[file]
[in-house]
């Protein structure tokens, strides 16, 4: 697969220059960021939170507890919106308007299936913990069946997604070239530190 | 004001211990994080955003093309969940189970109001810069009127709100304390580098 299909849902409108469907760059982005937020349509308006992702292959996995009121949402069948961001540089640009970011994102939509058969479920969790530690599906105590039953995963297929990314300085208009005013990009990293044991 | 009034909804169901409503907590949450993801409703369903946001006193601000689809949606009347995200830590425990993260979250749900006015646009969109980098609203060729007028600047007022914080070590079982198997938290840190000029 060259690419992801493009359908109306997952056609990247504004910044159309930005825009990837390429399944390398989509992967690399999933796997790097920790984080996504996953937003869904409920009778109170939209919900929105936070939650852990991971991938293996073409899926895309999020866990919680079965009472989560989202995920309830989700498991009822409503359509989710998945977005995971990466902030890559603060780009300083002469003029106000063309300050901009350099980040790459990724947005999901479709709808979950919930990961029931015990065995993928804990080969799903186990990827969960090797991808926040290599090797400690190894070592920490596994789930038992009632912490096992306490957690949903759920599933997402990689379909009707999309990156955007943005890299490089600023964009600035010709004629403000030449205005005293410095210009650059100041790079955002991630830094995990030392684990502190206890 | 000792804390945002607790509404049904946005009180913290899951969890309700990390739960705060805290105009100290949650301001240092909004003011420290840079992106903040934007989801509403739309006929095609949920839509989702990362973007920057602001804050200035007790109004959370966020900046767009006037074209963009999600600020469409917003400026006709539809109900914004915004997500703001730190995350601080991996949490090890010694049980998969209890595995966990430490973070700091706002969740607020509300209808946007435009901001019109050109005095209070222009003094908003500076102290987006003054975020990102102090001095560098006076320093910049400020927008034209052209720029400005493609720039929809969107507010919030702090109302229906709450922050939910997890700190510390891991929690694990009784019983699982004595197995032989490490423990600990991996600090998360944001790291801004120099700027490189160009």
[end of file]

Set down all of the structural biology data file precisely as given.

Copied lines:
[in-house]
């Protein structure tokens, strides 16, 4: 697969220059960021939170507890919106308007299936913990069946997604070239530190 | 004001211990994080955003093309969940189970109001810069009127709100304390580098 299909849902409108469907760059982005937020349509308006992702292959996995009121949402069948961001540089640009970011994102939509058969479920969790530690599906105590039953995963297929990314300085208009005013990009990293044991 | 009034909804169901409503907590949450993801409703369903946001006193601000689809949606009347995200830590425990993260979250749900006015646009969109980098609203060729007028600047007022914080070590079982198997938290840190000029 060259690419992801493009359908109306997952056609990247504004910044159309930005825009990837390429399944390398989509992967690399999933796997790097920790984080996504996953937003869904409920009778109170939209919900929105936070939650852990991971991938293996073409899926895309999020866990919680079965009472989560989202995920309830989700498991009822409503359509989710998945977005995971990466902030890559603060780009300083002469003029106000063309300050901009350099980040790459990724947005999901479709709808979950919930990961029931015990065995993928804990080969799903186990990827969960090797991808926040290599090797400690190894070592920490596994789930038992009632912490096992306490957690949903759920599933997402990689379909009707999309990156955007943005890299490089600023964009600035010709004629403000030449205005005293410095210009650059100041790079955002991630830094995990030392684990502190206890 | 000792804390945002607790509404049904946005009180913290899951969890309700990390739960705060805290105009100290949650301001240092909004003011420290840079992106903040934007989801509403739309006929095609949920839509989702990362973007920057602001804050200035007790109004959370966020900046767009006037074209963009999600600020469409917003400026006709539809109900914004915004997500703001730190995350601080991996949490090890010694049980998969209890595995966990430490973070700091706002969740607020509300209808946007435009901001019109050109005095209070222009003094908003500076102290987006003054975020990102102090001095560098006076320093910049400020927008034209052209720029400005493609720039929809969107507010919030702090109302229906709450922050939910997890700190510390891991929690694990009784019983699982004595197995032989490490423990600990991996600090998360944001790291801004120099700027490189160009």